Despite what the media may have you believe, a few of us saw the 2015 general election result coming. The fundamentals were always in place for a small Tory majority; indeed CCHQ’s own private analysis, collated over several months in far more granular detail than any opinion poll, poll of polls, or betting market, predicted just this result more than two years ago. The Prime Minister has been preparing for this moment: when he has the mandate to govern alone, even on a slender majority, and to define this idea, Cameronism.
His acceptance speech in Witney, his constituency, outlined the road ahead. He made a promise to rebuild and reclaim the ‘One Nation Mantle’ for Conservatism. Given the politics of the situation, it would be tempting to think that this means making a ‘big, open and comprehensive’ offer to the SNP to ensure that the union remains in place. But there is more to it – and to Cameron – than that. And there always was.
It was Tory Prime Minister Benjamin Disraeli who brought the ‘one nation’ idea into the vernacular, who excoriated a Britain of two nations, the rich and the poor, ‘between whom there is no discourse or sympathy,’ as he put it. Government action to empower the disenfranchised and give them the vote was Disraeli’s great legacy.
There is an even richer seam of the idea in the historic respect of Conservatives for local, grass roots campaign groups. Edmund Burke, who socially-minded Tories often pray in aid as their icon, outlined an organic, localist philosophy of free, mutual, solidaristic communities. These miniature ‘free societies’ were the substance of human flourishing, the ‘little platoons’ that give life to communities.
If Cameron is to revive One Nation Toryism, he must find a way to revive this legacy. Our public service infrastructure and the welfare state is today’s bridge between the two nations. Cameron must commit to reforms that encourage modernization of the public sector, more personalization, funding for early intervention to help the hardest to reach and, crucially, enshrining of the right to choice and quality of public services in law: a social contract that rivals Disraeli’s democratic contract.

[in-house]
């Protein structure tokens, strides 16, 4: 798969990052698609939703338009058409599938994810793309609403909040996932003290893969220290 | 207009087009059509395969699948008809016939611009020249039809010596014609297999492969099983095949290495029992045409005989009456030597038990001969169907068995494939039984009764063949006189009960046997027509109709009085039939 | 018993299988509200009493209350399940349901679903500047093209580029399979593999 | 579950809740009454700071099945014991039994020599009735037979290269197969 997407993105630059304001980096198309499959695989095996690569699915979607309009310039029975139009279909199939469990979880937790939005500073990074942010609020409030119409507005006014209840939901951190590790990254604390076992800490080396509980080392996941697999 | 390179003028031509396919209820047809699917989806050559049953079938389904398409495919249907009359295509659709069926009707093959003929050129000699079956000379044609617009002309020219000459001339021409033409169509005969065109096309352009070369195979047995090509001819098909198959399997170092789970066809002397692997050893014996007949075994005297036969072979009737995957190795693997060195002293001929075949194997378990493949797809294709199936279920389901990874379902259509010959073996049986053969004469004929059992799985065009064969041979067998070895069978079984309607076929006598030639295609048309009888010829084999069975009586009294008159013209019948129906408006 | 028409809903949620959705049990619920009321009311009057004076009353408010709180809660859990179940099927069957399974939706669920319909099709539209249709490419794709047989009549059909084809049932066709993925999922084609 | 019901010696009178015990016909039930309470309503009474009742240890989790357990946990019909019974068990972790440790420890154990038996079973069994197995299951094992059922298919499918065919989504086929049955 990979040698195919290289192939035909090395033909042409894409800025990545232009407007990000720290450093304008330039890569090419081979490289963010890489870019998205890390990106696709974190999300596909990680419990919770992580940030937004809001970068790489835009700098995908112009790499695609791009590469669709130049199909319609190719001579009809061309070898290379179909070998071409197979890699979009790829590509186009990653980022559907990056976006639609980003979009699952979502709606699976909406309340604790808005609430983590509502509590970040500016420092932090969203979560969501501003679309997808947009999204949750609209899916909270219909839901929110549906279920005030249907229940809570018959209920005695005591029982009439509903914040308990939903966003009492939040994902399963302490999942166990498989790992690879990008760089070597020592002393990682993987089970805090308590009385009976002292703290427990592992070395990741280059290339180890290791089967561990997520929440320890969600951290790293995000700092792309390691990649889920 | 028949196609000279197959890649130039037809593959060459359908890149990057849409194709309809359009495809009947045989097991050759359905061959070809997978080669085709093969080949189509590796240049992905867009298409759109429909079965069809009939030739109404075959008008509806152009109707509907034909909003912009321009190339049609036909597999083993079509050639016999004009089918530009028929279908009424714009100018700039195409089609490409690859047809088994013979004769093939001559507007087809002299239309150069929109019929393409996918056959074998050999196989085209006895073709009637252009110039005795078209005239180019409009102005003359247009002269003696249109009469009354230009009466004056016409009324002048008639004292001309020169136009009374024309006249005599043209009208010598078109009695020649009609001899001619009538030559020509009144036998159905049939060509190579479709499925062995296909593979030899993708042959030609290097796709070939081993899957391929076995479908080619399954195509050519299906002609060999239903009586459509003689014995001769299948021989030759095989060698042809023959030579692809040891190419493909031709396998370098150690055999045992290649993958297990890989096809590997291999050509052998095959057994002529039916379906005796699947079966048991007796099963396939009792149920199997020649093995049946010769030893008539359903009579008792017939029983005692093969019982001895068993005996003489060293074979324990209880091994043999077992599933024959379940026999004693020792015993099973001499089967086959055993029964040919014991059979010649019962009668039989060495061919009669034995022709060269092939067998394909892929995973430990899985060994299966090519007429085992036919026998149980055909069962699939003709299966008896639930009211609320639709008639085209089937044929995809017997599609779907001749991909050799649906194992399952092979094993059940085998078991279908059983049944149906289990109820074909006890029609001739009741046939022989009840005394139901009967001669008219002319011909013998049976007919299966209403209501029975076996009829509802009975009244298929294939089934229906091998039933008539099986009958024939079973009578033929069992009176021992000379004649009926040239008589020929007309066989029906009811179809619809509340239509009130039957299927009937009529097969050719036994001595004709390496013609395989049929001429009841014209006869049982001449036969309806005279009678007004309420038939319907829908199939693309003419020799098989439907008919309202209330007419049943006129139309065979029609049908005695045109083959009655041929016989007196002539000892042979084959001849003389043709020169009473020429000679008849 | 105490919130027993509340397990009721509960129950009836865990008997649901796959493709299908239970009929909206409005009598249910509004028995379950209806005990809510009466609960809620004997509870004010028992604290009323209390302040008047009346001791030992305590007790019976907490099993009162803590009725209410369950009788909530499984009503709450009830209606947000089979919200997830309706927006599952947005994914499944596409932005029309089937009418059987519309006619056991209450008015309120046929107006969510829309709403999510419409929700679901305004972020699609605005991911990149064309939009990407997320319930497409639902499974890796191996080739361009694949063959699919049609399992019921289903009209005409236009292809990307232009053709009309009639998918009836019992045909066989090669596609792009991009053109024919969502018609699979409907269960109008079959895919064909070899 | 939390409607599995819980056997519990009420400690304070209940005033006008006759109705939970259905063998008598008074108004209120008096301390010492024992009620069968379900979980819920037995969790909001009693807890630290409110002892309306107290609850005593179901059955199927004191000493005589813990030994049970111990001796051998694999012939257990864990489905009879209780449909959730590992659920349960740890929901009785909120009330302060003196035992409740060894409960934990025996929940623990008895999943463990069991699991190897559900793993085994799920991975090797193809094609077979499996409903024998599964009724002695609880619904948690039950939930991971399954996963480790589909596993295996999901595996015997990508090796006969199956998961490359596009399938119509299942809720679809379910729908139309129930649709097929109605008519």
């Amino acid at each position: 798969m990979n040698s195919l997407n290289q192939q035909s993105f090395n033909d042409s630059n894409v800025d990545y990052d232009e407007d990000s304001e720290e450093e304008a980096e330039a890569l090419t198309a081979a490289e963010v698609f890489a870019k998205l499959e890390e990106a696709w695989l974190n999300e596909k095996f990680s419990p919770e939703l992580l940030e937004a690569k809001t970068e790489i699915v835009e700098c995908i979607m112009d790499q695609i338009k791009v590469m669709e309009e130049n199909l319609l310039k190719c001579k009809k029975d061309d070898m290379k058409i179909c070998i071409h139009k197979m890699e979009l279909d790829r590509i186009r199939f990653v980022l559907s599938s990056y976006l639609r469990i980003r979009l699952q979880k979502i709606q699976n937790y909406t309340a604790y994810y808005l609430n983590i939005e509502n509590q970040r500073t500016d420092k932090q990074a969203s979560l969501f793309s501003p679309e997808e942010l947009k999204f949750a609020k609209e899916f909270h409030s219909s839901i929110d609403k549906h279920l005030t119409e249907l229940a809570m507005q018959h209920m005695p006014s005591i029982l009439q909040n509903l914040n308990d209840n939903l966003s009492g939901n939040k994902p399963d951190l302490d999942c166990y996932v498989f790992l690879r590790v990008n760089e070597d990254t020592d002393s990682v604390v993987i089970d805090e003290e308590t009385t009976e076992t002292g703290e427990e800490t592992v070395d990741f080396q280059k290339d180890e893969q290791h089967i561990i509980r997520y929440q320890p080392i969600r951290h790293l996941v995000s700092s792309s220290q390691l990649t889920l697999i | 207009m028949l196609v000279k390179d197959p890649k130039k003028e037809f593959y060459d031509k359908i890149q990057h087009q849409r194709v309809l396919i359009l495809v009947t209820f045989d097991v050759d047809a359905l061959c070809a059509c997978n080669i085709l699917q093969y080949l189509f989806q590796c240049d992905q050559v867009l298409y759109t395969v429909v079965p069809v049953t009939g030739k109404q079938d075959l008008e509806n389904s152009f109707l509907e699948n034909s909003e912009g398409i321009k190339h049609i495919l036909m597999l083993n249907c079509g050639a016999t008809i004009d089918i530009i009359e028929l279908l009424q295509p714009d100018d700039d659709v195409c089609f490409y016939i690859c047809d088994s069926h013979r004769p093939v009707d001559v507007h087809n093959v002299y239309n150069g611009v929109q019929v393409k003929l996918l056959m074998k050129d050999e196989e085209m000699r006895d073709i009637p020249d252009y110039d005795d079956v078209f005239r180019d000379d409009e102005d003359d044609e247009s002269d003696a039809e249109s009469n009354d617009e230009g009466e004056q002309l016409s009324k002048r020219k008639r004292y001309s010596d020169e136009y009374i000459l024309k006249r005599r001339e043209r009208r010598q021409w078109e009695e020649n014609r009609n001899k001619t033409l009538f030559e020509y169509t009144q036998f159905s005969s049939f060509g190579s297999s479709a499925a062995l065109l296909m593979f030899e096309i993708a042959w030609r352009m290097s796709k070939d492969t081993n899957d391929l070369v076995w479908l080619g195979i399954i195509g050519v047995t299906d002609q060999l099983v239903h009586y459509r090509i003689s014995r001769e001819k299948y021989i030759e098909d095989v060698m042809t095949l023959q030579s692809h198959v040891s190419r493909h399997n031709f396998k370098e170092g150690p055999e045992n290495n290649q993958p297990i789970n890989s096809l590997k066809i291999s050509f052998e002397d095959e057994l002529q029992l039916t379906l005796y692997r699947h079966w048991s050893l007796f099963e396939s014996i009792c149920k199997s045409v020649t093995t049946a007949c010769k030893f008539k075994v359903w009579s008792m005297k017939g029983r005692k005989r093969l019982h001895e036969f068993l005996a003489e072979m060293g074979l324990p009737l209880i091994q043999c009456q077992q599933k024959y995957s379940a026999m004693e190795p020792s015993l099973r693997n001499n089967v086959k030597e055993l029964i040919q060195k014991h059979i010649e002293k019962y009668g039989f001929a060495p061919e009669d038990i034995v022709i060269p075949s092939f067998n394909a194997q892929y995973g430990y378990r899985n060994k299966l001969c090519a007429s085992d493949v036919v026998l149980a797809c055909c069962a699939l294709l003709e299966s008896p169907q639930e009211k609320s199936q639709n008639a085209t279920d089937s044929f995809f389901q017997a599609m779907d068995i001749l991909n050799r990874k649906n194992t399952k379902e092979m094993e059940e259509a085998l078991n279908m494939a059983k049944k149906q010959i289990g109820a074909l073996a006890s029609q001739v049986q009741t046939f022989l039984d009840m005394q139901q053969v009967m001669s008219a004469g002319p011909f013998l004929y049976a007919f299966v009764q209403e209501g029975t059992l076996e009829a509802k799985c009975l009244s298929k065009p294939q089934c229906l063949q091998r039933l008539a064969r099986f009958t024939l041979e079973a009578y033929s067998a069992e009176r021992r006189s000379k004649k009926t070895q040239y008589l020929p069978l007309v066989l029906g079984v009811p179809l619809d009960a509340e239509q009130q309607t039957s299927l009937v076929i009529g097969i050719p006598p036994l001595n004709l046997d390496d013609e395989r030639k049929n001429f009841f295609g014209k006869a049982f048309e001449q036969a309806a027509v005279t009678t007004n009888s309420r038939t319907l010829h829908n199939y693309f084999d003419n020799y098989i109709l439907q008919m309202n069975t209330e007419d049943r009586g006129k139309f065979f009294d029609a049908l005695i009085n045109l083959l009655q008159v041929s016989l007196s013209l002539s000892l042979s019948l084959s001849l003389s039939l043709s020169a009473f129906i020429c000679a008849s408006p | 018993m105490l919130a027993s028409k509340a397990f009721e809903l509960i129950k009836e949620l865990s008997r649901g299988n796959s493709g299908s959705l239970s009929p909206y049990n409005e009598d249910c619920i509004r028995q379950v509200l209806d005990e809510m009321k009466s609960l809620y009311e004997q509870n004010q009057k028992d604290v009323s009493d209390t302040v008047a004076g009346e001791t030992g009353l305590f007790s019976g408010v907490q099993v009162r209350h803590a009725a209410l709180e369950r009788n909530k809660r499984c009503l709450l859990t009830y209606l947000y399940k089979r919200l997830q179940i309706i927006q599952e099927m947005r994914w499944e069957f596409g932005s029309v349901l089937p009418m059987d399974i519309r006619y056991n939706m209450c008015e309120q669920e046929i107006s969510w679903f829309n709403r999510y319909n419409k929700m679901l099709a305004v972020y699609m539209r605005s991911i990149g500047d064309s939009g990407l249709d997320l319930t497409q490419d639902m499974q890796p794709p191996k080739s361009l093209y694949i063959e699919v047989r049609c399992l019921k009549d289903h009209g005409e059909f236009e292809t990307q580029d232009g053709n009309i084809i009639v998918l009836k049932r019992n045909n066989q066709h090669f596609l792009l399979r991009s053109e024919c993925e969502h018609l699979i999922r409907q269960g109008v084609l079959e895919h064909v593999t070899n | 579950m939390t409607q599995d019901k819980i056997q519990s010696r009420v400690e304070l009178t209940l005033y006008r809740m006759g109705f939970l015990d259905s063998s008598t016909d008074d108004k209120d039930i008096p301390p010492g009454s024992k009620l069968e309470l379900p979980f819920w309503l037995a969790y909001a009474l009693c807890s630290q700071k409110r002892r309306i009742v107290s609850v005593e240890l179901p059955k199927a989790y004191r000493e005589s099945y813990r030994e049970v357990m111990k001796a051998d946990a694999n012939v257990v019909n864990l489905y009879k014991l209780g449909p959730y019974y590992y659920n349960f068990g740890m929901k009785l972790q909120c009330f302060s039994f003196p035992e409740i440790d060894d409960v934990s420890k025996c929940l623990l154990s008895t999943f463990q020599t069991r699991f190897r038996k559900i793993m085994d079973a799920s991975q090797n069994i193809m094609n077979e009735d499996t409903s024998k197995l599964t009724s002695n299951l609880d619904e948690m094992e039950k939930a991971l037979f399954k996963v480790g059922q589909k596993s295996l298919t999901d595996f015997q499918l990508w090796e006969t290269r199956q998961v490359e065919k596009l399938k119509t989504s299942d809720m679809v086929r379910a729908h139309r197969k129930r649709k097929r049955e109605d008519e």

Secondly, he must reconnect with Britain’s world leading voluntary sector. Our charities, campaign groups and social enterprises are the envy of the world. Under the Coalition – and arguably as a result of the influence of the Liberal Democrats – the Lobbying Act was passed, a piece of legislation designed to curb the voice and the flourishing of the little platoons so revered by Burke. A succession of Ministers – the incomparable Nick Hurd aside – that have underwhelmed and underperformed have further strained the relationship. The Prime Minster needs to take personal responsibility for helping these little platoons flourish. He must reach out. If he does, they will respond and these relationships will stand him in good stead for the many challenges ahead.
It was a source of immense irritation to the Tory literati that Ed Miliband attempted to claim the One Nation mantle for Labour during the course of the election campaign. Miliband could have made hay with this, but instead he submerged it within a bunch of other messages. ‘Britain can do better than this,’ ‘The Party of Working People’ or merely ‘Together’ – as with the whole Labour message it was lost in white noise. Now Cameron, by implementing a truly Tory agenda with a mandate to do so, can right this perceived wrong. This is an opportunity to heal the union and our communities too. If Cameron can revive One Nation Toryism he has a unique chance to be a Prime Minister for the ages.